Moscow Monorail

The monorail Moscow (Russian Московская монорельсовая транспортная система / Moskovskaya monorelsowaja transport well sistema or short Московский монорельс / Moskovsky monorels ) is a five-kilometer monorail overhead railway in the Russian capital Moscow. It connects the area near the All-Russia Exhibition Center with the metro station and the regional station Timirjasewskaja.


The monorail was commissioned in November 2004 after about three years of construction, in operation, initially only as a trial run with only one railcar and entry point only to the end stations. 2006, there were two trains on the line daily 8-20 clock in about 25 minutes, irregular beat. In addition, at some of the stops only the exit, but not the entry was not possible. Meanwhile, the clock was slightly compressed and extended the operating time on 7-23 clock. The travel time for the entire route is about 17 minutes. Since 10 January 2008, for the monorail the same fares as for the metro. 2010 Costs a ride thus 26 rubles ( 0.60 euros converted ), in addition, you can purchase monthly passes.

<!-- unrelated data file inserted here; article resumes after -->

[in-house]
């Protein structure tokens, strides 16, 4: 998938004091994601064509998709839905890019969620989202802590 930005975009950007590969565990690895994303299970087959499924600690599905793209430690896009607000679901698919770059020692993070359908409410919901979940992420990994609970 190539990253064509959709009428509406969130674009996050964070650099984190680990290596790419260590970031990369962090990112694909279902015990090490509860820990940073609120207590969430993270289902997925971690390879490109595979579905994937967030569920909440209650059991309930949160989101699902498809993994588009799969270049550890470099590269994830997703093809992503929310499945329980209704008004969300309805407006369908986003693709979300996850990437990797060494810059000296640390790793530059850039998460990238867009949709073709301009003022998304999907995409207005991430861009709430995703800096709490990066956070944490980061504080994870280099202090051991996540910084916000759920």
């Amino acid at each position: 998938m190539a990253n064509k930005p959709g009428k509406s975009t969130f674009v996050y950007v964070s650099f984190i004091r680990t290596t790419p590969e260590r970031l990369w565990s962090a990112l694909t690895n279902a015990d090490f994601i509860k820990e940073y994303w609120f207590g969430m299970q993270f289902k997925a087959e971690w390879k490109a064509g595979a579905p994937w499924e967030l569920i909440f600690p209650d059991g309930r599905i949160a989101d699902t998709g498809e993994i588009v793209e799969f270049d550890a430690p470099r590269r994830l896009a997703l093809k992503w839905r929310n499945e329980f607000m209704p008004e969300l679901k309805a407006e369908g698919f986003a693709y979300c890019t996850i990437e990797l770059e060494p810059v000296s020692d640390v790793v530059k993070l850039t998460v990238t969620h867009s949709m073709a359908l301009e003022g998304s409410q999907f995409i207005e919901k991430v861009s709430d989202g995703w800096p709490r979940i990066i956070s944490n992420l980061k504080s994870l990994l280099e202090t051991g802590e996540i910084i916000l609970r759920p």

The decision to set up this for Moscow hitherto completely new means of transport fell within the scope of application of Moscow as host of the Expo 2010. Later, not Moscow, but Shanghai was awarded the contract, the monorail was already under construction, it was decided to continue. In addition, the city of Moscow wanted to test this mode of transport as a way of better linking the international airports of Moscow to the city center.


The profitability of the rail is doubtful. It was initially used daily by only a few hundred passengers, which so far is not surprising, as the monorail trains sometimes are barely faster than the approximately parallel-running tram. The plan further monorail routes in Moscow was therefore postponed shortly after commissioning of the first line and now abandoned. The initial objective connection to the Moscow airports will no longer be considered, especially since these were anyway already connected to the railway network. The Moscow monorail is an attraction rather than an integral part of public transport. However, passenger numbers increased from the initial phase of operation.


The Moscow Monorail consists of a single line with six breakpoints. The entire system is in high position on a viaduct. The station Ulitsa Akademika Koroleva has each direction per one side of the platform, the remaining stations are equipped with central platforms.

Photo Gallery

Entrance to station Telezentr

Rail system Monorail (looking out the back window of a moving train )

Street view of the station Ulitsa Sergeja Eisensteina